What is a calendar?

Monday’s xkcd made an interesting point:

I’ve sometimes asked people to imagine that they had an expandable ruler.  If an object measured as longer than they expected, they could add a centimeter or two to the ruler to match their expectations.

Such a ruler would not be much of a measuring device.  Likewise, the calendar, with its expandable and contractible bits, its subdivision into the week, which is not commensurable with the other major subdivisions of the calendar, its months of varying lengths, etc, is not particularly satisfactory as a measuring device.  Indeed, if its chief purpose were to serve as a measuring device, it would have been replaced long ago.

What a calendar chiefly is, is a series of commands.  Many of these commands are tied to specific events in nature, and so we resort to leap days and the like to ensure that they come up at reasonable times.  That today is 22 April means, in much of the world, “Observe Earth Day!”*  That yesterday was 21 April meant, to Latin teachers, that it was Foundation of Rome Day, and so they have to organize some cheesy kind of classroom activity, possibly involving togas.**  That tomorrow is 23 April means, to Christians in certain categories, that it will be Saint George’s Day and so they ought to do whatever it is they do to commemorate Saint George.***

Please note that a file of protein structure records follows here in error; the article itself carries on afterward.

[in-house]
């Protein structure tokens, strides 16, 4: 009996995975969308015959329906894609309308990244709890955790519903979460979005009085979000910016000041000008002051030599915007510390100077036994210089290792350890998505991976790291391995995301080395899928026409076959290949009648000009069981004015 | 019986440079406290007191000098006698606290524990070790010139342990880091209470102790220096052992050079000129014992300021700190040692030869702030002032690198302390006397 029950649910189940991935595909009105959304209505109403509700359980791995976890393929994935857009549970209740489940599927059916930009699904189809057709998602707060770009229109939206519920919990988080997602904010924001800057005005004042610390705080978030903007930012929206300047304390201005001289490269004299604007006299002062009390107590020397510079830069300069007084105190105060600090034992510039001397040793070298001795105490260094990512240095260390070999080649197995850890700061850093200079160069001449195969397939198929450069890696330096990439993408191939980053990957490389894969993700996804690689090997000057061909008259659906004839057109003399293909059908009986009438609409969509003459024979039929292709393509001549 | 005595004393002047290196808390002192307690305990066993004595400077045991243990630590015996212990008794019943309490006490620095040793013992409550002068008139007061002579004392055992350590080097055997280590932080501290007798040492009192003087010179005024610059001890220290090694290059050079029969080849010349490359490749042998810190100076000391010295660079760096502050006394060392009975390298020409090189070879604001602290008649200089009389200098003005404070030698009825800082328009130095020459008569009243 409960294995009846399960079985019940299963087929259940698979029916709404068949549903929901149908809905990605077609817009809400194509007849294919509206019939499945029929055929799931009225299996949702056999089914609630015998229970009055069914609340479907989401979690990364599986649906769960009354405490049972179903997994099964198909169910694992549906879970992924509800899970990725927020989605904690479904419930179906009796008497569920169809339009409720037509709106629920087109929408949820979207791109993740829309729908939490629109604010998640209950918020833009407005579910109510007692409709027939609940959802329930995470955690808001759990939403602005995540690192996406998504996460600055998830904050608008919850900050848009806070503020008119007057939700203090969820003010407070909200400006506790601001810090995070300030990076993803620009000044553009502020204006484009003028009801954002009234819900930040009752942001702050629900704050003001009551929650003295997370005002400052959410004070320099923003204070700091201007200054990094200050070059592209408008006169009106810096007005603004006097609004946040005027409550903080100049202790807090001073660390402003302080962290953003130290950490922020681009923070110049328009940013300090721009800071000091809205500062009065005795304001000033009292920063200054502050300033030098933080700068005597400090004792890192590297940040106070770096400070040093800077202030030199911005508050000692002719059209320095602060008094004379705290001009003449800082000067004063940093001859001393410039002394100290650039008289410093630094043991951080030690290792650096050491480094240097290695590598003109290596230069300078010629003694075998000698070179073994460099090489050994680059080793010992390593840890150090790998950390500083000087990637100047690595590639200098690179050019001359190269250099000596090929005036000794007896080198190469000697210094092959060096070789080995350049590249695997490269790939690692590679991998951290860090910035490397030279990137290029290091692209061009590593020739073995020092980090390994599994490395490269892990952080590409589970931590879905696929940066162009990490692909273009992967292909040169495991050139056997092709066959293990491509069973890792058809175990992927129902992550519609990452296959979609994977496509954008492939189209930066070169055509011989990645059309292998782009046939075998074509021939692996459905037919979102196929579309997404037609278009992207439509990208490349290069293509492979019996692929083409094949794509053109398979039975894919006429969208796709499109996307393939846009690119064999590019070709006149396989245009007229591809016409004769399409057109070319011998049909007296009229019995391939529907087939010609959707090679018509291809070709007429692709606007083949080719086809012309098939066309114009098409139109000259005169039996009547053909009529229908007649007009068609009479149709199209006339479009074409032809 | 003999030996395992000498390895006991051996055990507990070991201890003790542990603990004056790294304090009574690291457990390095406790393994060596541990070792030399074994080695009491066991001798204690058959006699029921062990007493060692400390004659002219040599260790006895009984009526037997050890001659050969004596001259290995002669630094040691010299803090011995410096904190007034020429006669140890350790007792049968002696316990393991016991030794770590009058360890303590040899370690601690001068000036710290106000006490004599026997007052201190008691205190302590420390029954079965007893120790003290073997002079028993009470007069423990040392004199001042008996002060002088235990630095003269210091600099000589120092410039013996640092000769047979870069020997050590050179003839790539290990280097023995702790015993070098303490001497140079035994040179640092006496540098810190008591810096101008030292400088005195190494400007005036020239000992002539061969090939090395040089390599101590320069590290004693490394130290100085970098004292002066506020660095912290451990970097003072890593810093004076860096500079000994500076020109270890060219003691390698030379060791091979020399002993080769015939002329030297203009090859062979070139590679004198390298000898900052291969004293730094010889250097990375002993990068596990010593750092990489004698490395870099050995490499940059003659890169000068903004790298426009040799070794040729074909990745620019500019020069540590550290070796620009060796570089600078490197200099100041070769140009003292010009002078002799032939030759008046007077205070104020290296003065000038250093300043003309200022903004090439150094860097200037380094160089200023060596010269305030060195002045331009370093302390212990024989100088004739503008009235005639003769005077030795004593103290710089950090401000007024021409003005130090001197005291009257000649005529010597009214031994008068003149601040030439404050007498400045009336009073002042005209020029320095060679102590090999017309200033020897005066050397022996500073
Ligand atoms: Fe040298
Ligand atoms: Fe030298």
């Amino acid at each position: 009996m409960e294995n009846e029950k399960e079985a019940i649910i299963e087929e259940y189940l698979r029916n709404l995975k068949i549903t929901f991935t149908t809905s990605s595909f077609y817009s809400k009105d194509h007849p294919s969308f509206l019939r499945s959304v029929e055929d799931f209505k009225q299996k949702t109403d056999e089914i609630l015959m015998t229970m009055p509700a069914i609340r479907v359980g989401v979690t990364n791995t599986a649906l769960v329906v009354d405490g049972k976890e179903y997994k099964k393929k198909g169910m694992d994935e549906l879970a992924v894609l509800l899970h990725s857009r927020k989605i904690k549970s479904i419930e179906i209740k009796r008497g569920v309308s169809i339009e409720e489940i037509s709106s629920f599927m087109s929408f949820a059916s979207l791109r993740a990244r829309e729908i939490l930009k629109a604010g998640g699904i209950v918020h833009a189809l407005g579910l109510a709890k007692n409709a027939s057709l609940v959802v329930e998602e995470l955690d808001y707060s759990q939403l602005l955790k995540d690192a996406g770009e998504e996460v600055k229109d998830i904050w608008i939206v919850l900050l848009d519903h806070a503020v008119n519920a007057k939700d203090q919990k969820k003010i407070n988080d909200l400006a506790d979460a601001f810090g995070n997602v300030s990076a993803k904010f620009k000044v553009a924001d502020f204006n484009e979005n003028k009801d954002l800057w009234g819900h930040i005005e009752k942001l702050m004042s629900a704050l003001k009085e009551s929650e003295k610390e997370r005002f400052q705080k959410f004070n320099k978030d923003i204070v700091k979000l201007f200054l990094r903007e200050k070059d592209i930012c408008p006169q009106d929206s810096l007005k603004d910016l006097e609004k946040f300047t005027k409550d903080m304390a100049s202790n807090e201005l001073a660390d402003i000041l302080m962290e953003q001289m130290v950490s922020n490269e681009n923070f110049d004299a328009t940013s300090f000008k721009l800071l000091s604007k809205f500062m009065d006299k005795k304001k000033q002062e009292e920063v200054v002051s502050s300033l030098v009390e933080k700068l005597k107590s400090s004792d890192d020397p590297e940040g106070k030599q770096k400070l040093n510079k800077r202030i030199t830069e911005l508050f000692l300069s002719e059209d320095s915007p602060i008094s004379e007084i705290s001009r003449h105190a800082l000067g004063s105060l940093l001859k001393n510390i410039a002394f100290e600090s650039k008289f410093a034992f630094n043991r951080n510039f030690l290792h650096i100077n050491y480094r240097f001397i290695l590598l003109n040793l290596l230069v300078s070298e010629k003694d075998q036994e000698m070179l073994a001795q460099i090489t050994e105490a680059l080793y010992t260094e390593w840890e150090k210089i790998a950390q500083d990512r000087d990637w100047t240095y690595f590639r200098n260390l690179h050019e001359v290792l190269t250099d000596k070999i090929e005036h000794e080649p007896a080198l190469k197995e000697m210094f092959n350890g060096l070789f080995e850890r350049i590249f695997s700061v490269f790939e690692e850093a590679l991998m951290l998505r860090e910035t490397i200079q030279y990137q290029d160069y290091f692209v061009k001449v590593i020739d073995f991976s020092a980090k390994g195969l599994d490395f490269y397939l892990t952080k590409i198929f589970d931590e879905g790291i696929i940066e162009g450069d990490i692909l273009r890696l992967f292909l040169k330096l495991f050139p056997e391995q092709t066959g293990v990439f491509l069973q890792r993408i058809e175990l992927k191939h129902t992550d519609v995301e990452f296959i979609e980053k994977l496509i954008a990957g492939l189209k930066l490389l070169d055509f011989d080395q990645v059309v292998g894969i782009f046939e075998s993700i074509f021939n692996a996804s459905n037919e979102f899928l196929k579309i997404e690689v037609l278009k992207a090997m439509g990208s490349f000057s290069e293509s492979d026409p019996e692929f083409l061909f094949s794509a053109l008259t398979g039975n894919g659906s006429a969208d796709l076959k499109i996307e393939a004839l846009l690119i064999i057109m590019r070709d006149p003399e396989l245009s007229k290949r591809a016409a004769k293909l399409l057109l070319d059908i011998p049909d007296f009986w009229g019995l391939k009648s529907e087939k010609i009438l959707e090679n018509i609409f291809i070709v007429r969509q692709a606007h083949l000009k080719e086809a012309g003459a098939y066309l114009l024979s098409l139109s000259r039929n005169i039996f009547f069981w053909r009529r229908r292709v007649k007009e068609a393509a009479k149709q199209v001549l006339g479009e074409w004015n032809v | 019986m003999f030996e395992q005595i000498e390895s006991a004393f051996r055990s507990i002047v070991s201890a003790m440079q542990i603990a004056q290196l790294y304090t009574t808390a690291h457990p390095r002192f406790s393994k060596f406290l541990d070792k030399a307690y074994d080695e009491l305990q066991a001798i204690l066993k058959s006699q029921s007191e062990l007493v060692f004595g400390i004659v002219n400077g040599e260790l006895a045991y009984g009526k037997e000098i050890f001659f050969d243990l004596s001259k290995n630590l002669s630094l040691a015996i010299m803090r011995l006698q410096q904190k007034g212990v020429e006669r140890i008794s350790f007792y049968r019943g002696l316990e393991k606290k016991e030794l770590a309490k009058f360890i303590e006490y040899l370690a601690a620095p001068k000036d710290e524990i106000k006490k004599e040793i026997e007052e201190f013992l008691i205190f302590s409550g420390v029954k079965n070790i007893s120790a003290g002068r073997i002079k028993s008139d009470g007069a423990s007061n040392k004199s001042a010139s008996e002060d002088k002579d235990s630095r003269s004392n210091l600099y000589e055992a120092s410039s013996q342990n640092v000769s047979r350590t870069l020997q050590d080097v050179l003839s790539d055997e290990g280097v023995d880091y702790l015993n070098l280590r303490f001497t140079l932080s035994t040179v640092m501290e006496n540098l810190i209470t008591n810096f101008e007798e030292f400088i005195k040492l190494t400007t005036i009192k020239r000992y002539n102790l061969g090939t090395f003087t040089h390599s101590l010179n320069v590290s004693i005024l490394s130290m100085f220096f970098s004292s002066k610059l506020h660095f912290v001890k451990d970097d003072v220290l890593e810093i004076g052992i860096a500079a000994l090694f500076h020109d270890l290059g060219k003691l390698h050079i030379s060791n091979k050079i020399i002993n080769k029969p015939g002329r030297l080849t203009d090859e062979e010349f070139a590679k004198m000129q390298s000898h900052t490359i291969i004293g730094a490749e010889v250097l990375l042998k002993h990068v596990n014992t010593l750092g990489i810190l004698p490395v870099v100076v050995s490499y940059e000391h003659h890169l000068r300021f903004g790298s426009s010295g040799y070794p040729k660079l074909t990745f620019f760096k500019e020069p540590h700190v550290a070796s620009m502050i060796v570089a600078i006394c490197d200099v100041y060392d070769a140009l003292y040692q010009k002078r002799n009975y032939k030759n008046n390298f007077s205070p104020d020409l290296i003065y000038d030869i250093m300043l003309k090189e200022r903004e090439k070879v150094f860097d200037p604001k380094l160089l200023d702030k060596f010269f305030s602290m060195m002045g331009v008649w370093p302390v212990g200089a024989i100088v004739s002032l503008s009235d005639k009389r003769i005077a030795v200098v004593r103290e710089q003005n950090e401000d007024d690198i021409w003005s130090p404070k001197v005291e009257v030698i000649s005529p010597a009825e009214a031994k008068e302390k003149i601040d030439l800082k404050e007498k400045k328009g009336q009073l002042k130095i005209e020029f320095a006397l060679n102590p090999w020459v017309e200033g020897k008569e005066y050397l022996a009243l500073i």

*xkcd fans will understand me when I say that my first reaction to this command is to resolve that I will not be going to space today.

**I am a Latin teacher, but I teach in a college, and I don’t have language classes on Tuesdays.  So I got out of it.

***I recently assigned myself in one of those categories, and I value Saint George for various reasons.  First. as a soldier who was put to death for refusing an unjust command, his memory should give courage to others whose consciences urge them to say no when it might be easier to join in atrocities, such as Albert Battel or Hugh Thompson.  Second, as a saint revered in all the major communions of the East and also in parts of the West, George is a potent symbol of Christian unity.  Third, the particular category of Christian I’ve ended up in is Anglicanism, and that’s one of the Western churches where Saint George has played a special role.  And fourth, my grandmother was born on 23 April, so I like to make a fuss about something on of that day.

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